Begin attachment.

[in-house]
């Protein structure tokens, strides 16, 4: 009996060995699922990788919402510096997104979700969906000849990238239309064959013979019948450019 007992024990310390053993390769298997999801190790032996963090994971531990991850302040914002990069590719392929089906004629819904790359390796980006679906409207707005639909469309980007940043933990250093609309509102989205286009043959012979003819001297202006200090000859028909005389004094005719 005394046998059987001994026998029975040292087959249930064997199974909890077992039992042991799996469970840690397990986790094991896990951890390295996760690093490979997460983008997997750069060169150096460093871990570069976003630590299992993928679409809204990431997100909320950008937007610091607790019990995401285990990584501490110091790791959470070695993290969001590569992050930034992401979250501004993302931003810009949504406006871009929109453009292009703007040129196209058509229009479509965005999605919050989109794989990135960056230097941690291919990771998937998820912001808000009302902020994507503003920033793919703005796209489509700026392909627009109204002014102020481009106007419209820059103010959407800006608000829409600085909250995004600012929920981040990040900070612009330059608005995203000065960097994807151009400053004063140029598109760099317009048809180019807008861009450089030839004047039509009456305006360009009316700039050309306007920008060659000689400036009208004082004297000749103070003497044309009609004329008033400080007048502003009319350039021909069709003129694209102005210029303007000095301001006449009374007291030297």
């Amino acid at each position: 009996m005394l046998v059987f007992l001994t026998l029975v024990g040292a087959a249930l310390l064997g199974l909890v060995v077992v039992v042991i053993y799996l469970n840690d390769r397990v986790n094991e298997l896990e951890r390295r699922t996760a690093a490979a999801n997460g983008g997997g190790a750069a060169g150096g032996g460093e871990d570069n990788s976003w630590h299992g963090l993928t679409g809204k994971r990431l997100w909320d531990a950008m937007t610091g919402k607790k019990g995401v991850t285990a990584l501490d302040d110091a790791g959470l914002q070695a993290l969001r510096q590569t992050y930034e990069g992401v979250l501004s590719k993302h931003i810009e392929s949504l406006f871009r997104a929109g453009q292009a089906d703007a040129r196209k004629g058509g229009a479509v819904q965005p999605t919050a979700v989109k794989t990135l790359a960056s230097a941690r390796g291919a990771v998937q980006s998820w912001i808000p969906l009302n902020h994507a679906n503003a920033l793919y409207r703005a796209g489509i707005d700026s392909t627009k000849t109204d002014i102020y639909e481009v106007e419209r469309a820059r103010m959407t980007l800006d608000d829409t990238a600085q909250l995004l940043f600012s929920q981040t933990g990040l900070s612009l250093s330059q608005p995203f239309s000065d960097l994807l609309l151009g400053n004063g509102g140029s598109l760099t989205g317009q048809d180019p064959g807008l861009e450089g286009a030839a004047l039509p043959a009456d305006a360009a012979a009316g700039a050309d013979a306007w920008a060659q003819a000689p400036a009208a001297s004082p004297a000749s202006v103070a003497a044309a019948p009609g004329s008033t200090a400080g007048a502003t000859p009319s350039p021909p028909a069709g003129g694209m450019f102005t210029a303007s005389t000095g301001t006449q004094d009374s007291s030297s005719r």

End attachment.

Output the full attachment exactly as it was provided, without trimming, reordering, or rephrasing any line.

[in-house]
């Protein structure tokens, strides 16, 4: 009996060995699922990788919402510096997104979700969906000849990238239309064959013979019948450019 007992024990310390053993390769298997999801190790032996963090994971531990991850302040914002990069590719392929089906004629819904790359390796980006679906409207707005639909469309980007940043933990250093609309509102989205286009043959012979003819001297202006200090000859028909005389004094005719 005394046998059987001994026998029975040292087959249930064997199974909890077992039992042991799996469970840690397990986790094991896990951890390295996760690093490979997460983008997997750069060169150096460093871990570069976003630590299992993928679409809204990431997100909320950008937007610091607790019990995401285990990584501490110091790791959470070695993290969001590569992050930034992401979250501004993302931003810009949504406006871009929109453009292009703007040129196209058509229009479509965005999605919050989109794989990135960056230097941690291919990771998937998820912001808000009302902020994507503003920033793919703005796209489509700026392909627009109204002014102020481009106007419209820059103010959407800006608000829409600085909250995004600012929920981040990040900070612009330059608005995203000065960097994807151009400053004063140029598109760099317009048809180019807008861009450089030839004047039509009456305006360009009316700039050309306007920008060659000689400036009208004082004297000749103070003497044309009609004329008033400080007048502003009319350039021909069709003129694209102005210029303007000095301001006449009374007291030297």
């Amino acid at each position: 009996m005394l046998v059987f007992l001994t026998l029975v024990g040292a087959a249930l310390l064997g199974l909890v060995v077992v039992v042991i053993y799996l469970n840690d390769r397990v986790n094991e298997l896990e951890r390295r699922t996760a690093a490979a999801n997460g983008g997997g190790a750069a060169g150096g032996g460093e871990d570069n990788s976003w630590h299992g963090l993928t679409g809204k994971r990431l997100w909320d531990a950008m937007t610091g919402k607790k019990g995401v991850t285990a990584l501490d302040d110091a790791g959470l914002q070695a993290l969001r510096q590569t992050y930034e990069g992401v979250l501004s590719k993302h931003i810009e392929s949504l406006f871009r997104a929109g453009q292009a089906d703007a040129r196209k004629g058509g229009a479509v819904q965005p999605t919050a979700v989109k794989t990135l790359a960056s230097a941690r390796g291919a990771v998937q980006s998820w912001i808000p969906l009302n902020h994507a679906n503003a920033l793919y409207r703005a796209g489509i707005d700026s392909t627009k000849t109204d002014i102020y639909e481009v106007e419209r469309a820059r103010m959407t980007l800006d608000d829409t990238a600085q909250l995004l940043f600012s929920q981040t933990g990040l900070s612009l250093s330059q608005p995203f239309s000065d960097l994807l609309l151009g400053n004063g509102g140029s598109l760099t989205g317009q048809d180019p064959g807008l861009e450089g286009a030839a004047l039509p043959a009456d305006a360009a012979a009316g700039a050309d013979a306007w920008a060659q003819a000689p400036a009208a001297s004082p004297a000749s202006v103070a003497a044309a019948p009609g004329s008033t200090a400080g007048a502003t000859p009319s350039p021909p028909a069709g003129g694209m450019f102005t210029a303007s005389t000095g301001t006449q004094d009374s007291s030297s005719r």